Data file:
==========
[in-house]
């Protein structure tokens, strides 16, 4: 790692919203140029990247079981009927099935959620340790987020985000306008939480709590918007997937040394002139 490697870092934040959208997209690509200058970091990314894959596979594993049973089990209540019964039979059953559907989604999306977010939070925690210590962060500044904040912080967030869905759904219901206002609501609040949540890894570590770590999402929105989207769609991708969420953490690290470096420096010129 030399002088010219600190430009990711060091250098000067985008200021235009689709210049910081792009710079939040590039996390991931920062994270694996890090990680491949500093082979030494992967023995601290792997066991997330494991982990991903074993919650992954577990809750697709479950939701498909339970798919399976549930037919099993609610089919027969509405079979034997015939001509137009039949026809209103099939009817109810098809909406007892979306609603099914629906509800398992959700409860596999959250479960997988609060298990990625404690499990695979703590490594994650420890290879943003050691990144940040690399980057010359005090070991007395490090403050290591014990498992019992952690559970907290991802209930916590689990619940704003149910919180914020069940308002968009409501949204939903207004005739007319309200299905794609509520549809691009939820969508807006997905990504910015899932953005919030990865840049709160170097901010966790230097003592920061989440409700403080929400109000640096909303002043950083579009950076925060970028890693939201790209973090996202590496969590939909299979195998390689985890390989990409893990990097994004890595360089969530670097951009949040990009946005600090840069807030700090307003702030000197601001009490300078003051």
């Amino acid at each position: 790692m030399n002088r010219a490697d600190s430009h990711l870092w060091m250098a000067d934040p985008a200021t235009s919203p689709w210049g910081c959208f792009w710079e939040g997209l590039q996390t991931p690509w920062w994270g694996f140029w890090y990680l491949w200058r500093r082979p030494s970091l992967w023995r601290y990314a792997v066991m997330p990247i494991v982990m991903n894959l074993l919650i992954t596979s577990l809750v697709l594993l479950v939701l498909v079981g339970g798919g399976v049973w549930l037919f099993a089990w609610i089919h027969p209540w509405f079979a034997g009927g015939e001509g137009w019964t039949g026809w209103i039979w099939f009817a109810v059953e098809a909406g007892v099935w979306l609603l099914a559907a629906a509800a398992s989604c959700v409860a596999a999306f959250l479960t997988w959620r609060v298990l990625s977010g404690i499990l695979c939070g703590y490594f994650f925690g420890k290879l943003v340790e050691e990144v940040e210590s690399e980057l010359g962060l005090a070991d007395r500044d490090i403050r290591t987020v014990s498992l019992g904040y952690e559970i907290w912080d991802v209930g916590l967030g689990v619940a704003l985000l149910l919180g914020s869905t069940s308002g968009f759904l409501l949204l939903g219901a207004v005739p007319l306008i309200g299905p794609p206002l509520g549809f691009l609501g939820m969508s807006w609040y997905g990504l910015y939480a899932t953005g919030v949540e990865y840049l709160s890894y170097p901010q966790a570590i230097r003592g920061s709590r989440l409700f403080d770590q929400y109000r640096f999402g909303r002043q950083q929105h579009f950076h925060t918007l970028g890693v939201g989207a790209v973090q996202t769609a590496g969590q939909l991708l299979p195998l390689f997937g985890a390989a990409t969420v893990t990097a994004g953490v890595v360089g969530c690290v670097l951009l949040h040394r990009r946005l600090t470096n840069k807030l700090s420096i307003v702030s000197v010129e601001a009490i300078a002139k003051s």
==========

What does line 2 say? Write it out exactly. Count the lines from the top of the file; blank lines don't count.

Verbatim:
């Protein structure tokens, strides 16, 4: 790692919203140029990247079981009927099935959620340790987020985000306008939480709590918007997937040394002139 490697870092934040959208997209690509200058970091990314894959596979594993049973089990209540019964039979059953559907989604999306977010939070925690210590962060500044904040912080967030869905759904219901206002609501609040949540890894570590770590999402929105989207769609991708969420953490690290470096420096010129 030399002088010219600190430009990711060091250098000067985008200021235009689709210049910081792009710079939040590039996390991931920062994270694996890090990680491949500093082979030494992967023995601290792997066991997330494991982990991903074993919650992954577990809750697709479950939701498909339970798919399976549930037919099993609610089919027969509405079979034997015939001509137009039949026809209103099939009817109810098809909406007892979306609603099914629906509800398992959700409860596999959250479960997988609060298990990625404690499990695979703590490594994650420890290879943003050691990144940040690399980057010359005090070991007395490090403050290591014990498992019992952690559970907290991802209930916590689990619940704003149910919180914020069940308002968009409501949204939903207004005739007319309200299905794609509520549809691009939820969508807006997905990504910015899932953005919030990865840049709160170097901010966790230097003592920061989440409700403080929400109000640096909303002043950083579009950076925060970028890693939201790209973090996202590496969590939909299979195998390689985890390989990409893990990097994004890595360089969530670097951009949040990009946005600090840069807030700090307003702030000197601001009490300078003051």